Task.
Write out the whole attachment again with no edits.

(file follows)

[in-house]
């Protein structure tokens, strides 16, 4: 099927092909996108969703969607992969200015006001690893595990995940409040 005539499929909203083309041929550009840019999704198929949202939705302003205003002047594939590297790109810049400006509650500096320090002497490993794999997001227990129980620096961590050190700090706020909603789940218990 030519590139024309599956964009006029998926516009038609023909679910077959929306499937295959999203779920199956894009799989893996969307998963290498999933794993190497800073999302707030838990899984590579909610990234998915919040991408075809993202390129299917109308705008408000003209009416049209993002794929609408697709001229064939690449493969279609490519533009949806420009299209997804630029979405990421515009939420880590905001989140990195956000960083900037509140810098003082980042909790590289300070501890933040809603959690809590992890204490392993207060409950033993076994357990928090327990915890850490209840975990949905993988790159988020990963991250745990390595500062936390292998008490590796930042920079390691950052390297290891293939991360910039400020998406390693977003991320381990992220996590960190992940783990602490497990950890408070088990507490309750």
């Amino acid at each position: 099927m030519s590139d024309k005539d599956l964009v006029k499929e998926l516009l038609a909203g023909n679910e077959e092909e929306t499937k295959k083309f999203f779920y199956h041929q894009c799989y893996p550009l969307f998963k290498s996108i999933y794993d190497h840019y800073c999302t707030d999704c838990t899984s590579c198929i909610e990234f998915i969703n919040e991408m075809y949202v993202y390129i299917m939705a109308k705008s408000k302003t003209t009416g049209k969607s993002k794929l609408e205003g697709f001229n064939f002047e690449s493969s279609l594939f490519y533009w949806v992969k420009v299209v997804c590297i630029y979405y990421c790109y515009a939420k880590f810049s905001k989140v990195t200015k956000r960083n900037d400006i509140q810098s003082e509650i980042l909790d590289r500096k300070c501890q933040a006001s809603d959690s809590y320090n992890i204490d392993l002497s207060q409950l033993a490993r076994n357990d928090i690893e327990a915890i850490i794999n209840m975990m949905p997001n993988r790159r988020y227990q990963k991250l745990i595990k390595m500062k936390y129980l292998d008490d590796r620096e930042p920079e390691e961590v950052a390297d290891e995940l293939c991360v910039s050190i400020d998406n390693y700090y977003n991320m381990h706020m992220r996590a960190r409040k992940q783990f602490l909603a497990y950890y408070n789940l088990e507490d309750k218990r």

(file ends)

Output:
[in-house]
């Protein structure tokens, strides 16, 4: 099927092909996108969703969607992969200015006001690893595990995940409040 005539499929909203083309041929550009840019999704198929949202939705302003205003002047594939590297790109810049400006509650500096320090002497490993794999997001227990129980620096961590050190700090706020909603789940218990 030519590139024309599956964009006029998926516009038609023909679910077959929306499937295959999203779920199956894009799989893996969307998963290498999933794993190497800073999302707030838990899984590579909610990234998915919040991408075809993202390129299917109308705008408000003209009416049209993002794929609408697709001229064939690449493969279609490519533009949806420009299209997804630029979405990421515009939420880590905001989140990195956000960083900037509140810098003082980042909790590289300070501890933040809603959690809590992890204490392993207060409950033993076994357990928090327990915890850490209840975990949905993988790159988020990963991250745990390595500062936390292998008490590796930042920079390691950052390297290891293939991360910039400020998406390693977003991320381990992220996590960190992940783990602490497990950890408070088990507490309750």
């Amino acid at each position: 099927m030519s590139d024309k005539d599956l964009v006029k499929e998926l516009l038609a909203g023909n679910e077959e092909e929306t499937k295959k083309f999203f779920y199956h041929q894009c799989y893996p550009l969307f998963k290498s996108i999933y794993d190497h840019y800073c999302t707030d999704c838990t899984s590579c198929i909610e990234f998915i969703n919040e991408m075809y949202v993202y390129i299917m939705a109308k705008s408000k302003t003209t009416g049209k969607s993002k794929l609408e205003g697709f001229n064939f002047e690449s493969s279609l594939f490519y533009w949806v992969k420009v299209v997804c590297i630029y979405y990421c790109y515009a939420k880590f810049s905001k989140v990195t200015k956000r960083n900037d400006i509140q810098s003082e509650i980042l909790d590289r500096k300070c501890q933040a006001s809603d959690s809590y320090n992890i204490d392993l002497s207060q409950l033993a490993r076994n357990d928090i690893e327990a915890i850490i794999n209840m975990m949905p997001n993988r790159r988020y227990q990963k991250l745990i595990k390595m500062k936390y129980l292998d008490d590796r620096e930042p920079e390691e961590v950052a390297d290891e995940l293939c991360v910039s050190i400020d998406n390693y700090y977003n991320m381990h706020m992220r996590a960190r409040k992940q783990f602490l909603a497990y950890y408070n789940l088990e507490d309750k218990r």